SOUTH KOREA - Consumers flocked to 1,400 "experience stores" run by Samsung Electronics and its partners, including mobile carriers and electronics retail chains, to get hands-on experience with the tech giant's upcoming marquee smartphones Galaxy S6 and S6 Edge in South Korea on Monday.
Since it is a while before the gadgets' official release, scheduled for April 10 in South Korea, the store was not built with the aim of creating an eye-catching long line of people waiting to order the handsets at mobile carrier KT's Olleh Square, a showroom in Gwanghwamun.
Some of the visitors at the store, however, raved about the new handsets after trying them out for a few minutes.
"I am currently using the iPhone 5 and thinking of changing it. The S6 is one that fits my tastes," said Kim Mi-so, a 24-year-old university student, giving kudos to the design she called intuitive and sleek, and the crisp display of the smartphone.
Other visitors who handled the smartphones also praised the new handsets.
Samsung set up the experience stores across the nation including ones with its partners such as mobile carriers KT, SK Telecom, LG Uplus and electronics retail chain Hi-Mart on Monday.
Running experience stores before the official release of a flagship handset is a first for the Korean tech giant. Some market watchers said the move shows Samsung's confidence in its latest products.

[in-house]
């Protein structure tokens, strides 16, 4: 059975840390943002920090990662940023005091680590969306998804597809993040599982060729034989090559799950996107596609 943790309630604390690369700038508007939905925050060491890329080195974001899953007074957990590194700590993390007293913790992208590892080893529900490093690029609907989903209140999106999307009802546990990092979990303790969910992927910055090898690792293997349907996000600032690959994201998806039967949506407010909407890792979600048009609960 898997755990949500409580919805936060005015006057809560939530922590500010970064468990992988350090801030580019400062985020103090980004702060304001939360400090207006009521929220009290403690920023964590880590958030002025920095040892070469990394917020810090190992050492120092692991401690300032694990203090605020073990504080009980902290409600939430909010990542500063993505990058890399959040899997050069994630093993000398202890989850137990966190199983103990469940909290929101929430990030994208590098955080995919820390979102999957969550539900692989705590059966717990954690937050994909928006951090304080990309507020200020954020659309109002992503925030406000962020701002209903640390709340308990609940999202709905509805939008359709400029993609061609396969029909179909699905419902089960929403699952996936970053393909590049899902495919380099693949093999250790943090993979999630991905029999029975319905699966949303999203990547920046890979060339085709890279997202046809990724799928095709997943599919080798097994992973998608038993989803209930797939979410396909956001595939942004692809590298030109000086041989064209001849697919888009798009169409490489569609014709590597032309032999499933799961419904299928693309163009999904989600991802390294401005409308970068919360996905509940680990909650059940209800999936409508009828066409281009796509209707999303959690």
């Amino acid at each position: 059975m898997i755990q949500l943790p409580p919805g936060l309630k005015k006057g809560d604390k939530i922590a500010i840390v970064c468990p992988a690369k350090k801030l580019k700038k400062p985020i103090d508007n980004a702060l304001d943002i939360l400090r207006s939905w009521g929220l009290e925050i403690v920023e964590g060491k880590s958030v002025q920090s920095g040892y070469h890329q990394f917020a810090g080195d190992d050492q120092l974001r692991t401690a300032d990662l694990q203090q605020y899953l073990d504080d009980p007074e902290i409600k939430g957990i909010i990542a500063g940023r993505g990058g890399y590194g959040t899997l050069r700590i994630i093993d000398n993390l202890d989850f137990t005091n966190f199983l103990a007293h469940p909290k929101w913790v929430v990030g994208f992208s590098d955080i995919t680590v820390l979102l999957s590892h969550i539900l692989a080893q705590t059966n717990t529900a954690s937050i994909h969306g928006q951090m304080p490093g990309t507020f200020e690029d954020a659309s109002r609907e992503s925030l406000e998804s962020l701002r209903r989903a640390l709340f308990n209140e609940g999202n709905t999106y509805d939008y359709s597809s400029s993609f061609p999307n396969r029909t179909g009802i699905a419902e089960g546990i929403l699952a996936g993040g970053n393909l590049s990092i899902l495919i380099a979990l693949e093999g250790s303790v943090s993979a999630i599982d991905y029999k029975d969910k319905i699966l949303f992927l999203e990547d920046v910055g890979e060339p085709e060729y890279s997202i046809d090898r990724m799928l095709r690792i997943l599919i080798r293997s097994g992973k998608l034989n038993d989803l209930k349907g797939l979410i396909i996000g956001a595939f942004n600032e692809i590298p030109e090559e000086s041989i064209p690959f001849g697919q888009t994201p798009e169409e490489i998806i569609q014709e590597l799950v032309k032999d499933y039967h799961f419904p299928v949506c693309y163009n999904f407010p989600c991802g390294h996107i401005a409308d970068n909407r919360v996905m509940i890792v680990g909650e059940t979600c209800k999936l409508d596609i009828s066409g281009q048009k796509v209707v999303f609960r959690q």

"In order to keep riding the momentum, Samsung will also step up its marketing efforts for the S6 and Edge," a market analyst said.
The S6 and its variant, featuring a curved display on both sides, has garnered praise from mobile carriers and the news media around the world for its powerful specifications and slim design.
Some industry officials forecast that the new Samsung smartphones would outperform Apple's iPhone 6 and iPhone 6 Plus.
Stock traders have also painted a rosy picture for the smartphones.
"The S6 will break the record of shipments in the first year ― 45 million units ― set by the S4," said Kim Sang-pyo, an analyst from KB Investment and Securities, predicting that Samsung's market share in the global smartphone market, which had dropped to around 20 per cent, would soar back above 30 per cent.